ACOG “recognizes and respects that individuals may be personally opposed to abortion” but says that “health care providers should not seek to impose their personal beliefs upon their patients nor allow personal beliefs to compromise patient health, access to care, or informed consent.” While this clearly is meant to muzzle Ob-Gyns who would oppose abortion, it is not clear how this would limit those supporting abortion

In the name of opposition to “laws and regulations that operate to prevent advancements in medicine,” ACOG defends the ability of its membership to follow “evidence-based protocols for medical abortion” (which enabled abortionists to alter recommended dosages, ignore gestational limits, allow at home self-administration of pills, etc. before the FDA modified its chemical abortion protocol in 2016). 

On those same grounds, ACOG stated its opposition to “state and federal laws that prohibit specific surgical abortion procedures” (such as partial-birth abortion) that “disrupt the evolution of surgical technique and prevent physicians from providing the best or most appropriate care for some patients.”

Abortion up to “viability” … and beyond

In its policy statement, ACOG still officially claims to oppose abortion after “viability. ”

“Viability,” to ACOG, is “the capacity of the fetus for sustained survival outside the woman’s uterus.” However unambiguous as that sounds, ACOG adds the qualification that “Whether or not this capacity exists is a medical determination, may vary with each pregnancy and is a matter for the judgment of the responsible health care provider.”

How far this subjective judgment can be stretched is made apparent in another ACOG document, this one the Obstetric Care Consensus on “Periviable Birth” (October 2017). “Periviability” refers to the limits of viability, which ACOG claims to be somewhere between 20 weeks and 25 weeks and six days of gestation.*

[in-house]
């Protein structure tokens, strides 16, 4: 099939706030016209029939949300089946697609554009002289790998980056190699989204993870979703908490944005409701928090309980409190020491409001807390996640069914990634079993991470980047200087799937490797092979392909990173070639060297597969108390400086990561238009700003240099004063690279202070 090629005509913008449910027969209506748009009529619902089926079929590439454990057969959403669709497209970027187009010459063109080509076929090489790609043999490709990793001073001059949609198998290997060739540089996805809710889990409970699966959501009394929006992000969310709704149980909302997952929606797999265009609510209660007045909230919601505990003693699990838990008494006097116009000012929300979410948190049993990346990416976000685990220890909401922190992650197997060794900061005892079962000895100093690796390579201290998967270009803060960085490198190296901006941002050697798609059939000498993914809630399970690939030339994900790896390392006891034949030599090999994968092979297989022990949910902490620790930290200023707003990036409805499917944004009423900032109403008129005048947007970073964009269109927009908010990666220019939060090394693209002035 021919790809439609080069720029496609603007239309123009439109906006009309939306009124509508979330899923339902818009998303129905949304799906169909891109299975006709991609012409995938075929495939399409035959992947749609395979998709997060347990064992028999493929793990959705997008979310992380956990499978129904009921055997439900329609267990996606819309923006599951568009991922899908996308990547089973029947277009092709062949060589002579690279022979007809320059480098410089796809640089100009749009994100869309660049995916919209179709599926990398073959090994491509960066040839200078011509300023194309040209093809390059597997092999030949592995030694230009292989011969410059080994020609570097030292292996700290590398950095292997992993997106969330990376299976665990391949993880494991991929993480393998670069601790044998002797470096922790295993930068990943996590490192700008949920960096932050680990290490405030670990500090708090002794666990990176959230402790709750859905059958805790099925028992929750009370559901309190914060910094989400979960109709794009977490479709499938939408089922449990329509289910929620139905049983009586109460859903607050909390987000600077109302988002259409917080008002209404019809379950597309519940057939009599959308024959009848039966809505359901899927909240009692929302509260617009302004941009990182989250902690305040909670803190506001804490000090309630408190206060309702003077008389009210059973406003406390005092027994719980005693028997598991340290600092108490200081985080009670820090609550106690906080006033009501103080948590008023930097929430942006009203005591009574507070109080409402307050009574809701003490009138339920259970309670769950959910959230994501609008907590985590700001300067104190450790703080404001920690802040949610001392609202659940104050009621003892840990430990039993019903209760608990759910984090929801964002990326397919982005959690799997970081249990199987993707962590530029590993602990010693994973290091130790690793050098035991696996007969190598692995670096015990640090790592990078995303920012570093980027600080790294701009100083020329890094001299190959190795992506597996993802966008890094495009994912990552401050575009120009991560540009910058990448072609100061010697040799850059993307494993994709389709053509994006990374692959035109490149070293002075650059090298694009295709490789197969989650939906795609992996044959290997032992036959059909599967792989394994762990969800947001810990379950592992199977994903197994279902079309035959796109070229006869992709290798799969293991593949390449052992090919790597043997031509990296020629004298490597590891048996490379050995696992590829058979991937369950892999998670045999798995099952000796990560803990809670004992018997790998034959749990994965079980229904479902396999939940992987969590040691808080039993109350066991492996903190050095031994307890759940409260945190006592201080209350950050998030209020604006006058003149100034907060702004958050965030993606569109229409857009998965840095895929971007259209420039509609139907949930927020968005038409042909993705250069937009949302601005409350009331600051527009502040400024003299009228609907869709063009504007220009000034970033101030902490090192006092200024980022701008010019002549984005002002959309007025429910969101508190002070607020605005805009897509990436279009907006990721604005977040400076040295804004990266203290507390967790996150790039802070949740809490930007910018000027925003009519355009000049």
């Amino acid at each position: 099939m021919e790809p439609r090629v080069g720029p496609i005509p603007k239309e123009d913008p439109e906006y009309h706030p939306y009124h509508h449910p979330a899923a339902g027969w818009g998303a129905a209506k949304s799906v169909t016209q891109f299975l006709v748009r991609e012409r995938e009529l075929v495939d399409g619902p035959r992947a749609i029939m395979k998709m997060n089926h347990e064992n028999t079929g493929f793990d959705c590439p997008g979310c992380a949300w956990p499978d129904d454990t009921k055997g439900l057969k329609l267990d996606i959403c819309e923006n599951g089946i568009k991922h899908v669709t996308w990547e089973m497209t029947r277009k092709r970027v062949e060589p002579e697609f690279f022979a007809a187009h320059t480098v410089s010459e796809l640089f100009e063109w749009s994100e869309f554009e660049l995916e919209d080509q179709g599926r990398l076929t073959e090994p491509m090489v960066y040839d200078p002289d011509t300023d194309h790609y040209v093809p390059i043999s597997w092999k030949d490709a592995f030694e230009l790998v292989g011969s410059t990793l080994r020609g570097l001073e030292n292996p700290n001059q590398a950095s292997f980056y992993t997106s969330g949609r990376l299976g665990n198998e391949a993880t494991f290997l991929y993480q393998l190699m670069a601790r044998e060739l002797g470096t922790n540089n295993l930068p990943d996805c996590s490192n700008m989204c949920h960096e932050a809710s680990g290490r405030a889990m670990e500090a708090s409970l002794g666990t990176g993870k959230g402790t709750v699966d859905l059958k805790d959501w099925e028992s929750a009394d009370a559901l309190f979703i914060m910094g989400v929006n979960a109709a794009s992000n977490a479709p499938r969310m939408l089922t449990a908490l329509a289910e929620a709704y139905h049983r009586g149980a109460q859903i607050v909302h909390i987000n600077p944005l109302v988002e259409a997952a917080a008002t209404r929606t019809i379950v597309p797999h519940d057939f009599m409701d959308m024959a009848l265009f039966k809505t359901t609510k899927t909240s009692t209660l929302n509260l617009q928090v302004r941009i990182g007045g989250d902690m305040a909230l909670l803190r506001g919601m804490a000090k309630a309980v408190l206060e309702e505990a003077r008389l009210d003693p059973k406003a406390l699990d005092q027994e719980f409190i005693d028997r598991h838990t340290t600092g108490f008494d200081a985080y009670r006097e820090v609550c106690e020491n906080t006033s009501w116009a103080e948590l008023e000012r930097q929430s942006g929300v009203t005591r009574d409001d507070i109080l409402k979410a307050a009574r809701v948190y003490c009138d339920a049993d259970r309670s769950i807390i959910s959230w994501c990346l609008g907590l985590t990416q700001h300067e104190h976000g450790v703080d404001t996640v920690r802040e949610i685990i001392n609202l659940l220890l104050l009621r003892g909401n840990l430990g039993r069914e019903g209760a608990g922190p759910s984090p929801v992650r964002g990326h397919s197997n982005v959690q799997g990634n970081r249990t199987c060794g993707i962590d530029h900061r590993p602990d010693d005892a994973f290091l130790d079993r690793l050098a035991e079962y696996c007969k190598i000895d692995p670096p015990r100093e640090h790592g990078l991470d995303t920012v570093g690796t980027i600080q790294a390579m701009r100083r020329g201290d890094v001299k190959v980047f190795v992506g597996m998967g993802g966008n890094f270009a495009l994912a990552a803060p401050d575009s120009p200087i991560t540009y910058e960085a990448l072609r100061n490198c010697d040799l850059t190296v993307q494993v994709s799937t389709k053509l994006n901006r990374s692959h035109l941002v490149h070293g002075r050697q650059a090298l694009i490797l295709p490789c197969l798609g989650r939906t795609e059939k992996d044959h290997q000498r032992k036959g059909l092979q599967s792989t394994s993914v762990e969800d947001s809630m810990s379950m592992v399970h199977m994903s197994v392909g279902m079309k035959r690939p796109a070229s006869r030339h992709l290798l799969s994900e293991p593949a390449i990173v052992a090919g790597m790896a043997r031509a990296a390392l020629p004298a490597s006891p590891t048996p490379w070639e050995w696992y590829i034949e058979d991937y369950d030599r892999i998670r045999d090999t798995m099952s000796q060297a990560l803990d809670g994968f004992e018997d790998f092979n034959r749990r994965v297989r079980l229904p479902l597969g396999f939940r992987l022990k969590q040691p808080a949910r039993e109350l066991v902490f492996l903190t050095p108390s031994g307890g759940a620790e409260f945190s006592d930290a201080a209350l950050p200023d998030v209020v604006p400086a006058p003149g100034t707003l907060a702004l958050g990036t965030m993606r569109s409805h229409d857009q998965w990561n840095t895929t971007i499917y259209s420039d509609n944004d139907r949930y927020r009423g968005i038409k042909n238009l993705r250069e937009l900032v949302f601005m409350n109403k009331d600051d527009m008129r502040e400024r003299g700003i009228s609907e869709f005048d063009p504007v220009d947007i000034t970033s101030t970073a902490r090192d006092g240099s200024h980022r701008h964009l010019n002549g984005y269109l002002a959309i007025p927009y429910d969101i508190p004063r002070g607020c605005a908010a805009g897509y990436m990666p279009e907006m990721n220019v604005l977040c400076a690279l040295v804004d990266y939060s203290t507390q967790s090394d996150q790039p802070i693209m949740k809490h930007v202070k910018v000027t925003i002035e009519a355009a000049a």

With clinical language masking the horror of passive infanticide of an abortion survivor, ACOG notes 

Survival of infants born in the periviable period is dependent of resuscitation and support. Between 22 weeks and 25 weeks of gestation, there may be factors in addition to gestational age that will affect the potential for survival and the determination of viability. Importantly, some families, concordant with their values and preferences, may choose to forego such resuscitation and support

While the survival of unborn children at the earliest extreme of ACOG’s “periviable” range is currently rare, medical centers taking a pro-active approach have been able to save a significant percentage (73.5%) of those children born prematurely at 22 -26 weeks gestation (Šimják, et al., Journal of Perinatal Medicine, January 2018).

The inescapable conclusion is that ACOG is comfortable with allowing even those babies born after viability to die if families for whatever reason decide to refuse treatment, even treatment that could and quite possibly would save that child’s life.

The application of this principle was seen in their willingness to defend partial birth abortion, even after it was revealed that this was one of the methods used to healthy babies aborted at 29 or 30 weeks, well past the point of viability (Testimony of James McMahon given to the Subcommittee on the Constitution of the Committee on the Judiciary,” 104th Congress, First Session, June 8, 1995).

Ignoring the unborn patient

Against the popular understanding that an obstetrician is fundamentally committed to the medical care of and welfare two patients, the mother and the unborn child, ACOG’s Ethics committee  declares that “[Even if] a woman’s autonomous decision [seems] not to promote beneficence-based obligations (of the woman or the physician) to the fetus … the obstetrician must respect the patient’s autonomy, continue to care for the patient, and not intervene against the patient’s wishes, regardless of the consequences.”  

The same ethics committee states elsewhere that “The use of judicial authority to implement treatment regimens to protect the fetus violates the pregnant woman’s autonomy and should be avoided” (ACOG, Ethics in Obstetrics and Gynecology, 2004; ACOG Committee Opinion #321: “Maternal Decision Making, Ethics, and the Law,” 2005).